Understanding the rural-urban differences in nonmedical prescription opioid use and abuse in the United States

Katherine M. Keyes, Magdalena Cerda, Joanne E. Brady, Jennifer R. Havens, Sandro Galea

Research output: Contribution to journalArticle

194 Scopus citations

Abstract

Nonmedical prescription opioid misuse remains a growing public problem in need of action and is concentrated in areas of US states with large rural populations such as Kentucky, West Virginia, Alaska, and Oklahoma. We developed hypotheses regarding the influence of 4 factors: (1) greater opioid prescription in rural areas, creating availability from which illegal markets can arise; (2) an out-migration of young adults; (3) greater rural social and kinship network connections, which may facilitate drug diversion and distribution; and (4) economic stressors that may create vulnerability to drug use more generally. A systematic consideration of the contexts that create differences in availability, access, and preferences is critical to understanding how drug use context varies across geography.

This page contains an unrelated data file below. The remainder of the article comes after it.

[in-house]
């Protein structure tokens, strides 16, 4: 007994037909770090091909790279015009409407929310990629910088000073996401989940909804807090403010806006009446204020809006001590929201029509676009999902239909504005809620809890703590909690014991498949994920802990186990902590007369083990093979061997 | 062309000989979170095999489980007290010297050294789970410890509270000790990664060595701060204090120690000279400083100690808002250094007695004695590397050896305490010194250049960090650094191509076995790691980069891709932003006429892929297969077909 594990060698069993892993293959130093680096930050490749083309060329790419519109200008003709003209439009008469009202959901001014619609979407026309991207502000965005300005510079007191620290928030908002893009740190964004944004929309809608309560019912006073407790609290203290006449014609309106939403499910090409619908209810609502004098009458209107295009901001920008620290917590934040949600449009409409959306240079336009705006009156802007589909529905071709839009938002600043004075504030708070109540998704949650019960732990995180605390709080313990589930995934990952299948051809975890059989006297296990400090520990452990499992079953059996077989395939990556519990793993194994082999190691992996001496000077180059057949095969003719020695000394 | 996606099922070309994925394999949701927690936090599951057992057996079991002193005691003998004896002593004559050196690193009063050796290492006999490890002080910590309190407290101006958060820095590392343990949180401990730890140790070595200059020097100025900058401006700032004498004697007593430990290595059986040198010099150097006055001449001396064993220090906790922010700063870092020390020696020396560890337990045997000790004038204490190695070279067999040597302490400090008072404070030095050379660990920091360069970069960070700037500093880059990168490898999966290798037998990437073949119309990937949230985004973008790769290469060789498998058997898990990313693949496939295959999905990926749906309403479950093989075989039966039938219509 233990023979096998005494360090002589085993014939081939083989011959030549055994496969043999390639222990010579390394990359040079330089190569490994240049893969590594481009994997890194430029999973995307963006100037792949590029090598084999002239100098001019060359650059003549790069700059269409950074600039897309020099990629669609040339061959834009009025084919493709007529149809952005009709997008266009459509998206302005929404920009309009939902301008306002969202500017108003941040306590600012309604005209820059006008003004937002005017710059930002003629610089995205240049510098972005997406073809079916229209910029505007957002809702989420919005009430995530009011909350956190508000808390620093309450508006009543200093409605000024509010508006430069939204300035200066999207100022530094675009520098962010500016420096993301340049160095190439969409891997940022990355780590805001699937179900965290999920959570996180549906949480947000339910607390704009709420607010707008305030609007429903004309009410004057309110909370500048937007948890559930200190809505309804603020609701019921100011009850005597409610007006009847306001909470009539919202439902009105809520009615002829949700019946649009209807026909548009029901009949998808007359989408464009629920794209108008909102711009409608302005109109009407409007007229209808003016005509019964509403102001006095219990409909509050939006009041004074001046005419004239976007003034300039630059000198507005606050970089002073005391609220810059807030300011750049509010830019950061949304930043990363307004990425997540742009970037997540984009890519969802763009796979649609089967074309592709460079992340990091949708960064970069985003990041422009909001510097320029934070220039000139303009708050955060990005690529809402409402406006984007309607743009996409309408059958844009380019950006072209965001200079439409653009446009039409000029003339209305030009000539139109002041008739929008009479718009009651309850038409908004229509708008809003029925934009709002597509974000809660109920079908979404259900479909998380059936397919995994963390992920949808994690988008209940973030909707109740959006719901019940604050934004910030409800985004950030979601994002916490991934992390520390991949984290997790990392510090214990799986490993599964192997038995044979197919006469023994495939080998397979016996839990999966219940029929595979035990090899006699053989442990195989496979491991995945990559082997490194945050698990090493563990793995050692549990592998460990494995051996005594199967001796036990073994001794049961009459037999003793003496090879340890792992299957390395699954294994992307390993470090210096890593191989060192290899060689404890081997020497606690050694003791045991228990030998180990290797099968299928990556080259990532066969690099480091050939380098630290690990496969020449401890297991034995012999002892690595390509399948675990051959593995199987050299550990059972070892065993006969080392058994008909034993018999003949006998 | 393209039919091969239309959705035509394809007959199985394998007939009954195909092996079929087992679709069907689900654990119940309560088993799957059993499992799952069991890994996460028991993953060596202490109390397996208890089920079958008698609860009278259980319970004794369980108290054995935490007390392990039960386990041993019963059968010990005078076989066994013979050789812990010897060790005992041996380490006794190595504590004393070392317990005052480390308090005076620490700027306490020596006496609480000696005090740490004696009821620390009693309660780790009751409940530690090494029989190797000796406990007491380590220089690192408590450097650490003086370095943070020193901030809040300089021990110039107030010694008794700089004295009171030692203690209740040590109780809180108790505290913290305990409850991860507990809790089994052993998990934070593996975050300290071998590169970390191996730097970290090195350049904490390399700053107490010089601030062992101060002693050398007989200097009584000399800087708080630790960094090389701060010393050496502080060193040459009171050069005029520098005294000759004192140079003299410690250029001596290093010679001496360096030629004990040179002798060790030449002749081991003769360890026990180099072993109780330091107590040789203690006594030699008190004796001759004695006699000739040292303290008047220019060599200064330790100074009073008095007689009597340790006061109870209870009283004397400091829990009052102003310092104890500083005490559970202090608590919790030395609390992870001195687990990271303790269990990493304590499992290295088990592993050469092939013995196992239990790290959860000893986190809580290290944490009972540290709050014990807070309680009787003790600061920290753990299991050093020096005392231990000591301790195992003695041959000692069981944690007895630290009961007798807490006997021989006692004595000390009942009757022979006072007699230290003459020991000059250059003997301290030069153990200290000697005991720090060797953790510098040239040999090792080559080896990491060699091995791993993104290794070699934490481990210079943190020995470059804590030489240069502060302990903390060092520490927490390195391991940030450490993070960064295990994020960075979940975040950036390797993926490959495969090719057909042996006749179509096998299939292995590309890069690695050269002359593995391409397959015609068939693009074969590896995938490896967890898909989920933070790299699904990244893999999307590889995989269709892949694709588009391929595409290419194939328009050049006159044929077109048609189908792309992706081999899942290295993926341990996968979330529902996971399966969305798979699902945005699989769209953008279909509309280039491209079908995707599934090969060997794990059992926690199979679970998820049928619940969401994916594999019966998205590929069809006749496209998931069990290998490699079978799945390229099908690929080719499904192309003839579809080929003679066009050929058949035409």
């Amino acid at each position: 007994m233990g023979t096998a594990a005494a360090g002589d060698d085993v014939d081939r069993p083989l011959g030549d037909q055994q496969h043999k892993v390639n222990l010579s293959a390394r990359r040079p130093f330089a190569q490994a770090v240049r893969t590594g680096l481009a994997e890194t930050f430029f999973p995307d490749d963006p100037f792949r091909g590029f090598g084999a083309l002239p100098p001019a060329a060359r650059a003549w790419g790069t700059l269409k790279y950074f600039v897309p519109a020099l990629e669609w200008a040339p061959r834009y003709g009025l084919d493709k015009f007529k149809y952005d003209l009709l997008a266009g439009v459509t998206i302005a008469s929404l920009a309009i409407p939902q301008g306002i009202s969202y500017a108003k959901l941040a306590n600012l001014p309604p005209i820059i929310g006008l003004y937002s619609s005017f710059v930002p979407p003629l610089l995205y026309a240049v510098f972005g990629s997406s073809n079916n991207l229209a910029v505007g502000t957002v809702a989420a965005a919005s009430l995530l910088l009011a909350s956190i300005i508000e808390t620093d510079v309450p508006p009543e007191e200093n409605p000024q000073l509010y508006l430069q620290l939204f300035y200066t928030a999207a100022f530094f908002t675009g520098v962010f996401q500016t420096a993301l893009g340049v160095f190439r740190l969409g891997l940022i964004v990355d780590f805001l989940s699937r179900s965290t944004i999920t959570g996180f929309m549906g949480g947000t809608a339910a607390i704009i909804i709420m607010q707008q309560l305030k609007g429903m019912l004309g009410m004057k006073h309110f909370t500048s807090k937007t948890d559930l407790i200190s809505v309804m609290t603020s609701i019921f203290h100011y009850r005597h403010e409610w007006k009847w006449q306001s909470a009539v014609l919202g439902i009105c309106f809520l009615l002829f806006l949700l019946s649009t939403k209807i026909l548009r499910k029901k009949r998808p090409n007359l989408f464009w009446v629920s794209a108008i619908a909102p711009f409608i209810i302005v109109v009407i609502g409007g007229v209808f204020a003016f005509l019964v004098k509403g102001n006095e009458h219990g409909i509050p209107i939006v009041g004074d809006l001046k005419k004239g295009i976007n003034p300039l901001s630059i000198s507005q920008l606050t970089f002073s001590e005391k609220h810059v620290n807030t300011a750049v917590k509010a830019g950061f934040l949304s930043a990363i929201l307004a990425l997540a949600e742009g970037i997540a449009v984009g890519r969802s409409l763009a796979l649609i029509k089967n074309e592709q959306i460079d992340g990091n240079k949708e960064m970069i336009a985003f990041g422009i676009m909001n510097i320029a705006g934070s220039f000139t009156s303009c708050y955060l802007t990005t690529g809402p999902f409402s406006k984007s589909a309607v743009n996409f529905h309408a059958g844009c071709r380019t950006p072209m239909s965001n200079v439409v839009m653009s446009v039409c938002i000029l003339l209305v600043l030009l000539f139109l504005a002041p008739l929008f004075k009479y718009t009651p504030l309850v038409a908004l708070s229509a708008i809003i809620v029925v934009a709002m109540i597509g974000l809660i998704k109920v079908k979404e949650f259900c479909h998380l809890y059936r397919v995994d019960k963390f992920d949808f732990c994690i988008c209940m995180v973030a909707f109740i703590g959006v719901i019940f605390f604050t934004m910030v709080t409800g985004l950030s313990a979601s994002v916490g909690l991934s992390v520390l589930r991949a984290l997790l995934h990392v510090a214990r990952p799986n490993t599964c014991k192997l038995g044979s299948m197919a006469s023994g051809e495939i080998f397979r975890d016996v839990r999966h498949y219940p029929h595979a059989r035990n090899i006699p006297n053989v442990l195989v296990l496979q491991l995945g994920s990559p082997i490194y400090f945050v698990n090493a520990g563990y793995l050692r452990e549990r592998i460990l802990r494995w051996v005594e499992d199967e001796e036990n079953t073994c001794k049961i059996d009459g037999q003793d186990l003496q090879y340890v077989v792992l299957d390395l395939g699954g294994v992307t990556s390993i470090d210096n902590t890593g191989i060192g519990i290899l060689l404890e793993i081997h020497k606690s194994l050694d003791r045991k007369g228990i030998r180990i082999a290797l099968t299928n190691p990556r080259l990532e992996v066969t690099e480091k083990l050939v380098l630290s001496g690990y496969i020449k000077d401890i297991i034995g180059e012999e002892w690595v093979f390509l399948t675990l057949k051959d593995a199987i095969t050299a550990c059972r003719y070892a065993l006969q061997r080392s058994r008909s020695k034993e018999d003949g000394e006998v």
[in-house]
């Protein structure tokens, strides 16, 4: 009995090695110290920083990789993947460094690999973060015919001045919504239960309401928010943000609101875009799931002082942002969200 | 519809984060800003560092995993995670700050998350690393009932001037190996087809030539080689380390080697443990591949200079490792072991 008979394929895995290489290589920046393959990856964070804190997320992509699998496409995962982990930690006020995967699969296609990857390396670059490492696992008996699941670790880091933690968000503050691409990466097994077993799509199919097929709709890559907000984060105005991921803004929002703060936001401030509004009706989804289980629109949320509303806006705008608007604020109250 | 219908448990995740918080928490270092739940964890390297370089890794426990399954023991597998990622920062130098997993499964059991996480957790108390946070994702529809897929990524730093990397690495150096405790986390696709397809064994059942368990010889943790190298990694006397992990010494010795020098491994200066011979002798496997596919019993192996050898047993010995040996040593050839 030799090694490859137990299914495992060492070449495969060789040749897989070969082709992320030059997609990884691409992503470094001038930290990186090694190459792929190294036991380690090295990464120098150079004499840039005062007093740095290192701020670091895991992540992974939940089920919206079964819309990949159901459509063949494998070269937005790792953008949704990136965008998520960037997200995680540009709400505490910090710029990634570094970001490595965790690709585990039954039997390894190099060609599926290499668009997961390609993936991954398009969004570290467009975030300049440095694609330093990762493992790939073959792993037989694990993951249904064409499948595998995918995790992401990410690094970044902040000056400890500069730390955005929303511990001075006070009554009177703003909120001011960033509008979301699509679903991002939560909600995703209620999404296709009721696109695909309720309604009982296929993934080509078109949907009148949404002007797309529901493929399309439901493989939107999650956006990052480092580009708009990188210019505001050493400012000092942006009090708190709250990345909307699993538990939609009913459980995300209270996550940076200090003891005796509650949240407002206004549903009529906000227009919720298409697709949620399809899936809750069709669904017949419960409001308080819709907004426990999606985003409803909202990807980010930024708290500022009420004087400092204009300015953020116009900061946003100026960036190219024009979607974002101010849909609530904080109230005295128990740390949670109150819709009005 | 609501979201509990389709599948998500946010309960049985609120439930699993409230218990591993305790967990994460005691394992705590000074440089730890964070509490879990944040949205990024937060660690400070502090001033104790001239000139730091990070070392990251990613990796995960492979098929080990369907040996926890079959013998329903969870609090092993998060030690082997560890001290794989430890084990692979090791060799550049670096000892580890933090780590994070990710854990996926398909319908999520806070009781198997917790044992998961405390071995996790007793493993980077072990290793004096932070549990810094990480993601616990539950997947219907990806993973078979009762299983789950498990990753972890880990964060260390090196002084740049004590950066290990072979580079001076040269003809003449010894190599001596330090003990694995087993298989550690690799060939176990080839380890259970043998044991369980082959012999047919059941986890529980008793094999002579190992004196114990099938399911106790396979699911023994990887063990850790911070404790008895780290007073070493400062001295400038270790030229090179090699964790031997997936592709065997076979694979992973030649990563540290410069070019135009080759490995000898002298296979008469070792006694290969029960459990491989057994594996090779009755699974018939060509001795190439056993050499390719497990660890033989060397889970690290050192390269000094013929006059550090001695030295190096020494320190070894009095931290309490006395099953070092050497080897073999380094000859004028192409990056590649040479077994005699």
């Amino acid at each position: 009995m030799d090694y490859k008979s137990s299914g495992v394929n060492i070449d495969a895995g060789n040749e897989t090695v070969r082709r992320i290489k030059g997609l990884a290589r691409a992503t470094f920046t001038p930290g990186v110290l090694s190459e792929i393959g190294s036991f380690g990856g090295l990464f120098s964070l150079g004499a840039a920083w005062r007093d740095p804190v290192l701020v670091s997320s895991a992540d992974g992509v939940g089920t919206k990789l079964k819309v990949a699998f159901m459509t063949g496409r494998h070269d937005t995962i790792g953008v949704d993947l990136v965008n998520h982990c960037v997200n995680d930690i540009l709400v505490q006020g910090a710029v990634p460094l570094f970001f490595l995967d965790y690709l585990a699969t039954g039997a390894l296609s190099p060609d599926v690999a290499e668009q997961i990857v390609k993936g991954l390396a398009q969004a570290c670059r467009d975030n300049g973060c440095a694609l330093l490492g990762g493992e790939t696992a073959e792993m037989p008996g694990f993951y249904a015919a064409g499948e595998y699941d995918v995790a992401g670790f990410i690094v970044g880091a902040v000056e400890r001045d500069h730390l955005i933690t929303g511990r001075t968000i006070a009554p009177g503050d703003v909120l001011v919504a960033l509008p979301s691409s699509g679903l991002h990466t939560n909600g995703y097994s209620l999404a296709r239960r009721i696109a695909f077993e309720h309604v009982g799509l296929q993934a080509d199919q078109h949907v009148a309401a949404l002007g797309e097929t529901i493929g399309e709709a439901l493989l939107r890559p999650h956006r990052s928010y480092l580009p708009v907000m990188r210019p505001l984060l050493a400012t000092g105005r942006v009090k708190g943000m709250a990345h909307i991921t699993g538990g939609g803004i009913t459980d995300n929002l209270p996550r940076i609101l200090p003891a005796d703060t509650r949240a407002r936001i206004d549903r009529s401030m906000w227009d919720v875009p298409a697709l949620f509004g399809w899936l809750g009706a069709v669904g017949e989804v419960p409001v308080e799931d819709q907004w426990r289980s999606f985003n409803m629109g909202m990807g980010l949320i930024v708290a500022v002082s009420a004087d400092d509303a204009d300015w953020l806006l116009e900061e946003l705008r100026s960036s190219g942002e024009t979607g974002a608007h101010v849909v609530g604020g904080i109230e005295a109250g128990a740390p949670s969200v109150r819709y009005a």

Original languageEnglish (US)
JournalAmerican Journal of Public Health
Volume104
Issue number2
DOIs
StatePublished - Feb 1 2014
Externally publishedYes

ASJC Scopus subject areas

  • Public Health, Environmental and Occupational Health

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